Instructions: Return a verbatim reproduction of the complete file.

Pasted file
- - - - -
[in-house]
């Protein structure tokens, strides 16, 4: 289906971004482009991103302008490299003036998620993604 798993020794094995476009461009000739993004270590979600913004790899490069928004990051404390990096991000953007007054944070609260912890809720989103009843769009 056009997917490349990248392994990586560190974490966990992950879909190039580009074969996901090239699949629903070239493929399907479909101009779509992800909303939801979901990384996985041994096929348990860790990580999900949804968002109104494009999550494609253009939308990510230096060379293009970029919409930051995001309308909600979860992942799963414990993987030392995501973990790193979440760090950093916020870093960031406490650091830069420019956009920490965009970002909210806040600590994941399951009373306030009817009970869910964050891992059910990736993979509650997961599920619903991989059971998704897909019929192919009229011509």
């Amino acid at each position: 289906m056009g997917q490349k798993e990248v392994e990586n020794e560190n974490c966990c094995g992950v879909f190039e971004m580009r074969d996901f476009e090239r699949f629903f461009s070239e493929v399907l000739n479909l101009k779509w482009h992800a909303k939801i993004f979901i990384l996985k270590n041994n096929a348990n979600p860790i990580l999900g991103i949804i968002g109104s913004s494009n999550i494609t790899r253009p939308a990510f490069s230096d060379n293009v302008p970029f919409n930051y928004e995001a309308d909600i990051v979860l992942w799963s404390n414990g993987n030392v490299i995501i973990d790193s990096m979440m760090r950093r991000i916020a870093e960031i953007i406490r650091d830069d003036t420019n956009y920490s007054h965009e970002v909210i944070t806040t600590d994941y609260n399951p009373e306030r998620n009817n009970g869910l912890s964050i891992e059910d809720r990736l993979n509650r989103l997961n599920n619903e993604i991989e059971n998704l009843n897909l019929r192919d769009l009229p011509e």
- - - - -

[in-house]
């Protein structure tokens, strides 16, 4: 289906971004482009991103302008490299003036998620993604 798993020794094995476009461009000739993004270590979600913004790899490069928004990051404390990096991000953007007054944070609260912890809720989103009843769009 056009997917490349990248392994990586560190974490966990992950879909190039580009074969996901090239699949629903070239493929399907479909101009779509992800909303939801979901990384996985041994096929348990860790990580999900949804968002109104494009999550494609253009939308990510230096060379293009970029919409930051995001309308909600979860992942799963414990993987030392995501973990790193979440760090950093916020870093960031406490650091830069420019956009920490965009970002909210806040600590994941399951009373306030009817009970869910964050891992059910990736993979509650997961599920619903991989059971998704897909019929192919009229011509």
């Amino acid at each position: 289906m056009g997917q490349k798993e990248v392994e990586n020794e560190n974490c966990c094995g992950v879909f190039e971004m580009r074969d996901f476009e090239r699949f629903f461009s070239e493929v399907l000739n479909l101009k779509w482009h992800a909303k939801i993004f979901i990384l996985k270590n041994n096929a348990n979600p860790i990580l999900g991103i949804i968002g109104s913004s494009n999550i494609t790899r253009p939308a990510f490069s230096d060379n293009v302008p970029f919409n930051y928004e995001a309308d909600i990051v979860l992942w799963s404390n414990g993987n030392v490299i995501i973990d790193s990096m979440m760090r950093r991000i916020a870093e960031i953007i406490r650091d830069d003036t420019n956009y920490s007054h965009e970002v909210i944070t806040t600590d994941y609260n399951p009373e306030r998620n009817n009970g869910l912890s964050i891992e059910d809720r990736l993979n509650r989103l997961n599920n619903e993604i991989e059971n998704l009843n897909l019929r192919d769009l009229p011509e």